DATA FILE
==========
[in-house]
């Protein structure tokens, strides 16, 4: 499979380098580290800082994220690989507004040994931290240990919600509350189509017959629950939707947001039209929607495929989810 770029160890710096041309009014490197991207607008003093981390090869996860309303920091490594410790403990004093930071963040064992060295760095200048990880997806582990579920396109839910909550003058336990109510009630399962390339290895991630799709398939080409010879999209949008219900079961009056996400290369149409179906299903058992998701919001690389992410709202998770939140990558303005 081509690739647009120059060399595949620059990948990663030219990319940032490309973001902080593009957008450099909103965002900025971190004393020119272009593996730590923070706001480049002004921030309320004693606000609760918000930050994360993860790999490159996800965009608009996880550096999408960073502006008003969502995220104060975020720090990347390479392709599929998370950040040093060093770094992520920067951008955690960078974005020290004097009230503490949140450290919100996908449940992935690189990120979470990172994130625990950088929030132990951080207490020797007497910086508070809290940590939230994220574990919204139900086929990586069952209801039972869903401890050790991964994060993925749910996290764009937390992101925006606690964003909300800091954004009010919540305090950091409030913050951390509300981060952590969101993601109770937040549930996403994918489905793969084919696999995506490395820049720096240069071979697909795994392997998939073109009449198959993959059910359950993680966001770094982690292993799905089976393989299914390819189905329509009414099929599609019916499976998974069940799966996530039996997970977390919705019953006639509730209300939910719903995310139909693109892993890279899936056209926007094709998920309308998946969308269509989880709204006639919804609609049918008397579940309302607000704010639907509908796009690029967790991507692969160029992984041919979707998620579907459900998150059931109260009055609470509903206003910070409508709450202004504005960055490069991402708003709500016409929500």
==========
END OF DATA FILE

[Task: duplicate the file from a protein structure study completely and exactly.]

[in-house]
């Protein structure tokens, strides 16, 4: 499979380098580290800082994220690989507004040994931290240990919600509350189509017959629950939707947001039209929607495929989810 770029160890710096041309009014490197991207607008003093981390090869996860309303920091490594410790403990004093930071963040064992060295760095200048990880997806582990579920396109839910909550003058336990109510009630399962390339290895991630799709398939080409010879999209949008219900079961009056996400290369149409179906299903058992998701919001690389992410709202998770939140990558303005 081509690739647009120059060399595949620059990948990663030219990319940032490309973001902080593009957008450099909103965002900025971190004393020119272009593996730590923070706001480049002004921030309320004693606000609760918000930050994360993860790999490159996800965009608009996880550096999408960073502006008003969502995220104060975020720090990347390479392709599929998370950040040093060093770094992520920067951008955690960078974005020290004097009230503490949140450290919100996908449940992935690189990120979470990172994130625990950088929030132990951080207490020797007497910086508070809290940590939230994220574990919204139900086929990586069952209801039972869903401890050790991964994060993925749910996290764009937390992101925006606690964003909300800091954004009010919540305090950091409030913050951390509300981060952590969101993601109770937040549930996403994918489905793969084919696999995506490395820049720096240069071979697909795994392997998939073109009449198959993959059910359950993680966001770094982690292993799905089976393989299914390819189905329509009414099929599609019916499976998974069940799966996530039996997970977390919705019953006639509730209300939910719903995310139909693109892993890279899936056209926007094709998920309308998946969308269509989880709204006639919804609609049918008397579940309302607000704010639907509908796009690029967790991507692969160029992984041919979707998620579907459900998150059931109260009055609470509903206003910070409508709450202004504005960055490069991402708003709500016409929500």